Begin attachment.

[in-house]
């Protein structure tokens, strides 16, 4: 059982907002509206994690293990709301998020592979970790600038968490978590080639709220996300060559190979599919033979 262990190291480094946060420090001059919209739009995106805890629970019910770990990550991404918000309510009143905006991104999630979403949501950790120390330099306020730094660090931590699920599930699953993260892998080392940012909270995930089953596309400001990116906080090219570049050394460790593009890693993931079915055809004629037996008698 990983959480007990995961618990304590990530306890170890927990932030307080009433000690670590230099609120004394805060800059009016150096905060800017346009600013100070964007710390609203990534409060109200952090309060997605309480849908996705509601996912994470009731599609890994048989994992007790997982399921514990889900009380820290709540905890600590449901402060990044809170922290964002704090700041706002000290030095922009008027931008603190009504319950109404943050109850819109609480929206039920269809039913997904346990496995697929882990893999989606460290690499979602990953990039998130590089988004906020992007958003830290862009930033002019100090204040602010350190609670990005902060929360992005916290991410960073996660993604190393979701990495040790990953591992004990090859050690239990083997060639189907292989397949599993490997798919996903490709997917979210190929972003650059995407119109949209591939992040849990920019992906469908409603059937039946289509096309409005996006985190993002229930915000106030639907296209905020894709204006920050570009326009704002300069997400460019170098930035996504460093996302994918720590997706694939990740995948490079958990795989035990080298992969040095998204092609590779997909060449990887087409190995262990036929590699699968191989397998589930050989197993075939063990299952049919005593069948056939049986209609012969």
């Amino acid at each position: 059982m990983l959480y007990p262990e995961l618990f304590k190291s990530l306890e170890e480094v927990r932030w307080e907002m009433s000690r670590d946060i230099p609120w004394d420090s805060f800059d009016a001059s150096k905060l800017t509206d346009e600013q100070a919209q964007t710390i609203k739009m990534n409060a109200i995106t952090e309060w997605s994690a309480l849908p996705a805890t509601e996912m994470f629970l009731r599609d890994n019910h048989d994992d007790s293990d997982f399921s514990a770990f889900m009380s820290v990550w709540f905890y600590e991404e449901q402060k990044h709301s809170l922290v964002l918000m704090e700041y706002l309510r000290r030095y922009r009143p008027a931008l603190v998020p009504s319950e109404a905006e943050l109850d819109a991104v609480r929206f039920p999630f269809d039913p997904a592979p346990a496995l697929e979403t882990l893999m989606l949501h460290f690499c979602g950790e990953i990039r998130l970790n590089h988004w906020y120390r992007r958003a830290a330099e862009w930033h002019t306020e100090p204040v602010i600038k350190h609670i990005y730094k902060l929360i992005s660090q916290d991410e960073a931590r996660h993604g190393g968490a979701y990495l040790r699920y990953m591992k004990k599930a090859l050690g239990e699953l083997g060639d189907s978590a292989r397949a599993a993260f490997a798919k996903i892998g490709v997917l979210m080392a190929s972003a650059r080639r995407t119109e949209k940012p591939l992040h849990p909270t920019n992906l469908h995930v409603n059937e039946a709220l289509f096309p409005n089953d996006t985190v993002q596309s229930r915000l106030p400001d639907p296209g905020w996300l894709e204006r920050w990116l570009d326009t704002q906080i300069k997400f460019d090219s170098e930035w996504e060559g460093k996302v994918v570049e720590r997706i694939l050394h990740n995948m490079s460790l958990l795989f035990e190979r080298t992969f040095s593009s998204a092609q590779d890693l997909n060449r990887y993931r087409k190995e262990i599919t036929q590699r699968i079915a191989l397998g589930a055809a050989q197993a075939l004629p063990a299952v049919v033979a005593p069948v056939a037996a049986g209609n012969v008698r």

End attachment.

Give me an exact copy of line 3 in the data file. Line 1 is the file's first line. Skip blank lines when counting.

């Amino acid at each position: 059982m990983l959480y007990p262990e995961l618990f304590k190291s990530l306890e170890e480094v927990r932030w307080e907002m009433s000690r670590d946060i230099p609120w004394d420090s805060f800059d009016a001059s150096k905060l800017t509206d346009e600013q100070a919209q964007t710390i609203k739009m990534n409060a109200i995106t952090e309060w997605s994690a309480l849908p996705a805890t509601e996912m994470f629970l009731r599609d890994n019910h048989d994992d007790s293990d997982f399921s514990a770990f889900m009380s820290v990550w709540f905890y600590e991404e449901q402060k990044h709301s809170l922290v964002l918000m704090e700041y706002l309510r000290r030095y922009r009143p008027a931008l603190v998020p009504s319950e109404a905006e943050l109850d819109a991104v609480r929206f039920p999630f269809d039913p997904a592979p346990a496995l697929e979403t882990l893999m989606l949501h460290f690499c979602g950790e990953i990039r998130l970790n590089h988004w906020y120390r992007r958003a830290a330099e862009w930033h002019t306020e100090p204040v602010i600038k350190h609670i990005y730094k902060l929360i992005s660090q916290d991410e960073a931590r996660h993604g190393g968490a979701y990495l040790r699920y990953m591992k004990k599930a090859l050690g239990e699953l083997g060639d189907s978590a292989r397949a599993a993260f490997a798919k996903i892998g490709v997917l979210m080392a190929s972003a650059r080639r995407t119109e949209k940012p591939l992040h849990p909270t920019n992906l469908h995930v409603n059937e039946a709220l289509f096309p409005n089953d996006t985190v993002q596309s229930r915000l106030p400001d639907p296209g905020w996300l894709e204006r920050w990116l570009d326009t704002q906080i300069k997400f460019d090219s170098e930035w996504e060559g460093k996302v994918v570049e720590r997706i694939l050394h990740n995948m490079s460790l958990l795989f035990e190979r080298t992969f040095s593009s998204a092609q590779d890693l997909n060449r990887y993931r087409k190995e262990i599919t036929q590699r699968i079915a191989l397998g589930a055809a050989q197993a075939l004629p063990a299952v049919v033979a005593p069948v056939a037996a049986g209609n012969v008698r």